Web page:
2. Tools menu -> Fiddler Options -> Connections tab: click on “Allow remote computers to connect”, and push ok.  (While I’m in here, I usually turn off IPv6 in the General tab as that’s another no-no in VS’s version of Cassini.)

3.  Rules menu -> Customize Rules.  For me, it opened up CustomRules.js in notepad.

4. Scroll down to the function labeled OnBeforeRequest and add a line kinda like this:

if ( == “”) = “localhost:45678”;

Replace the first IP with the address of your machine (ipconfig /all from a cmd will give you this), and replace the port at the end with what ever you set / VS assigned to your project.  (Inside Visual Studio, in the project properties window, in the web tab, I always set it to “Specific Port” so I don’t have to come in here and futz with it every time VS wants to “help”.)

This line says “if the inbound request says it’s going to this ip and port (that fiddler is listening to), reroute it to this other ip and port (that Visual Studio’s web debugger is listening to).

5. Scroll down a bit further in CustomRules.js to the OnBeforeResponse function and add a line kinda like this:


You’ll also need to change the IP and port here to match the changes above as well, but note they’re reversed.

This line says “if the body of the outbound message includes text that routes to Visual Studio’s debugger, rewrite it to point to Fiddler.”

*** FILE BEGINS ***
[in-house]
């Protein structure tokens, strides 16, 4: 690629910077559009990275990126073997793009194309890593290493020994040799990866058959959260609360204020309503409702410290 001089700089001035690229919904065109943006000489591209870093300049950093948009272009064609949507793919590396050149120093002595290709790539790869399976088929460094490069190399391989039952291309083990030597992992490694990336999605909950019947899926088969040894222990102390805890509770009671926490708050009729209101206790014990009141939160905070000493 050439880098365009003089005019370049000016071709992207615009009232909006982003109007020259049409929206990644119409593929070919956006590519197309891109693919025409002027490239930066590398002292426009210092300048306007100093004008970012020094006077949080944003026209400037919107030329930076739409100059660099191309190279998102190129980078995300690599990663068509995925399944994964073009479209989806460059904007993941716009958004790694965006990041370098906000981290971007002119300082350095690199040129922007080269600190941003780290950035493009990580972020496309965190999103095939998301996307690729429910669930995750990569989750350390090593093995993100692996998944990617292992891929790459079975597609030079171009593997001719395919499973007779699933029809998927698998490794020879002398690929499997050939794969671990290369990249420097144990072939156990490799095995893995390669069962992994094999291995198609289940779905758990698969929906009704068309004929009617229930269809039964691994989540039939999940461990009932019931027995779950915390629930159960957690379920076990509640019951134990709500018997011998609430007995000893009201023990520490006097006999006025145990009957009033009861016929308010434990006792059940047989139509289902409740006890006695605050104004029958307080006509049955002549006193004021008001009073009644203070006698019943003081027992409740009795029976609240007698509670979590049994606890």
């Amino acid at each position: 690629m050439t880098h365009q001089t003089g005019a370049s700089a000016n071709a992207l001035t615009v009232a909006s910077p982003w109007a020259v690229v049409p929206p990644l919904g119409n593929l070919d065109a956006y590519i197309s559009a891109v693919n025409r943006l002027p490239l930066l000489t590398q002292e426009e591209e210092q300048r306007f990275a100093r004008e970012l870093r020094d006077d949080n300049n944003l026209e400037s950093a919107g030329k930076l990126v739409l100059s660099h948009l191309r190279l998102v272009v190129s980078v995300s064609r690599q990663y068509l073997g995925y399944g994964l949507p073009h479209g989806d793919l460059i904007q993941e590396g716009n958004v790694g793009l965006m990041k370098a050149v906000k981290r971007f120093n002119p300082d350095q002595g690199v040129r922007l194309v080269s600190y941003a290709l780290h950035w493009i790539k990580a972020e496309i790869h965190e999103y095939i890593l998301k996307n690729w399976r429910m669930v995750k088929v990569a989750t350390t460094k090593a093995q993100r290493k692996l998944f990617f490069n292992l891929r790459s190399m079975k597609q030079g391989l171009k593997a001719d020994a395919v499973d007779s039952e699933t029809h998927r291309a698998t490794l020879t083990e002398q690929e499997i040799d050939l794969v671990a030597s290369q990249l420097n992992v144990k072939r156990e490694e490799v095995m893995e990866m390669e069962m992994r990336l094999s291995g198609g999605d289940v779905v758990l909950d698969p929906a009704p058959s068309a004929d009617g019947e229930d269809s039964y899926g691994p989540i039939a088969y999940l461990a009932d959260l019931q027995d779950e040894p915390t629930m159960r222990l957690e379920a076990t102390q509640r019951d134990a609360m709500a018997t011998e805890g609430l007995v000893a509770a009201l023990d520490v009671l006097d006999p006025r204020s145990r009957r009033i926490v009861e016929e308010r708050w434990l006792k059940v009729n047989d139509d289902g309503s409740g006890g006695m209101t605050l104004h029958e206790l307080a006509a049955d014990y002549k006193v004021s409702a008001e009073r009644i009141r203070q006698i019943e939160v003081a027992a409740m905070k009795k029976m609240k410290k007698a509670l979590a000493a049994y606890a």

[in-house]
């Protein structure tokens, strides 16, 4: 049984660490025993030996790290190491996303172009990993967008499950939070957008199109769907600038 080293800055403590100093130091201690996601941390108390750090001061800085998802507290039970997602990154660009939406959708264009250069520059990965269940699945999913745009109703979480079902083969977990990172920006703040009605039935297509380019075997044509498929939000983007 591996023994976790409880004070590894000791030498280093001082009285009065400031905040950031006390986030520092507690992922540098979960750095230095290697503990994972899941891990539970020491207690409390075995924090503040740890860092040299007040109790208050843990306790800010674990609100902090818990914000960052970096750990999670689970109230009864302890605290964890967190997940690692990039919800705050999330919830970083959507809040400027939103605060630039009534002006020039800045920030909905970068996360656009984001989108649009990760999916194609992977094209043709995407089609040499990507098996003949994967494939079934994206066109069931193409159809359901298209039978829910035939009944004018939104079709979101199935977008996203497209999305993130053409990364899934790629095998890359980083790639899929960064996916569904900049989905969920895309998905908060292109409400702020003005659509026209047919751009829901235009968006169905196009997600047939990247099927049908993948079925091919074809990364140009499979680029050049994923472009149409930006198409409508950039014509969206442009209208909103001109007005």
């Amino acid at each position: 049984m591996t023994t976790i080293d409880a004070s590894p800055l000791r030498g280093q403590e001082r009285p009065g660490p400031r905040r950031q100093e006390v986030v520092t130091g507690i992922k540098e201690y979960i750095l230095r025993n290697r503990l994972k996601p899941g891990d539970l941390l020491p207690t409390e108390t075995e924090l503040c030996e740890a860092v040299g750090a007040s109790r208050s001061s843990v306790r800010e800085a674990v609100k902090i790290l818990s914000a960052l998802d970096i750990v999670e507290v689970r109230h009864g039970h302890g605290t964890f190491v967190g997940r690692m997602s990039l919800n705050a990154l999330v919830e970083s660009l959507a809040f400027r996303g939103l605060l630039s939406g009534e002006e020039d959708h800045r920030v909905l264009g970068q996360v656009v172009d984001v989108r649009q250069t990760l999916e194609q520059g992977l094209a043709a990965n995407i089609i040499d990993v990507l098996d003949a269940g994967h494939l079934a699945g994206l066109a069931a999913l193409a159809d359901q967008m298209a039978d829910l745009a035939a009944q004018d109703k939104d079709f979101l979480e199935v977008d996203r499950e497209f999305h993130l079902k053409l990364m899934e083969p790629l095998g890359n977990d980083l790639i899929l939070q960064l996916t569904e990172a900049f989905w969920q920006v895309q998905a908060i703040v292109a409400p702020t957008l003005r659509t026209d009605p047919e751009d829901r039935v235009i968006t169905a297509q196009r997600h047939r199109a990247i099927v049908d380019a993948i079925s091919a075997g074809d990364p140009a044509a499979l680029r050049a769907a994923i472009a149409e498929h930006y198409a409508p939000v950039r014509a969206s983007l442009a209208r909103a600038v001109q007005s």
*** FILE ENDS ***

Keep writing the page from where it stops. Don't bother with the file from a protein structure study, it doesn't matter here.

6. Save this file, restart Fiddler, and try it out.

(You may also have to adjust firewall rules on your development machine to allow inbound TCP connections on port 8888.)

And that’s it!  Now you’re remote debugging your project from a non-local address.

One final note: ideally, we’d create another rule in OnBeforeResponse that would rewrite headers as well.  I haven’t been very successful in doing that, so I haven’t included all the ways that don’t work.  But if you’re sending back a redirect to a full url without this rule, your client will happily time out looking for content on itself.  Why itself?  Because you redirected to localhost.  :D


Logging and Rewriting Service Calls

I love web services.  I love how easy it is to wire up a JavaScript client either through jQuery or through a ServiceProxy.  I love how I can point a .net client at a service, and I get strongly typed command parameters.  And my latest love of asmx services in C# is the SoapExtension.  A SoapExtension is a class that allows you to inspect outgoing or incoming services to get at the data involved.  I use them for logging service calls (frequency, duration, errors), and for rewriting output (fixed a “double html encoded” bug, remove whitespace, rewrite SoapFaults, etc).

The technique is incredibly awesome, and I can’t claim original ownership, but I can claim excellent results.  A few simple steps:

1. Create a class that derives from SoapExtension.

2. Override ProcessMessage, handling the SoapMessage’s Stage that you’re interested in.

3. Add either a web.config entry (to handle all inbound and outbound service calls), or put an attribute on each WebMethod you want to track.

Voila!  You’ve got a soap extension.

Here’s my ExampleSoapExtension (business logic replaced with TODO to keep it simple):

namespace ExampleNamespace {

    #region using
    using System;
    using System.Data.Linq;
    using System.IO;
    using System.Linq;
    using System.Text.RegularExpressions;
    using System.Threading;
    using System.Web;
    using System.Web.Services.Protocols;

    public class ExampleSoapExtension : SoapExtension {

        private Stream originalStream; // The original stream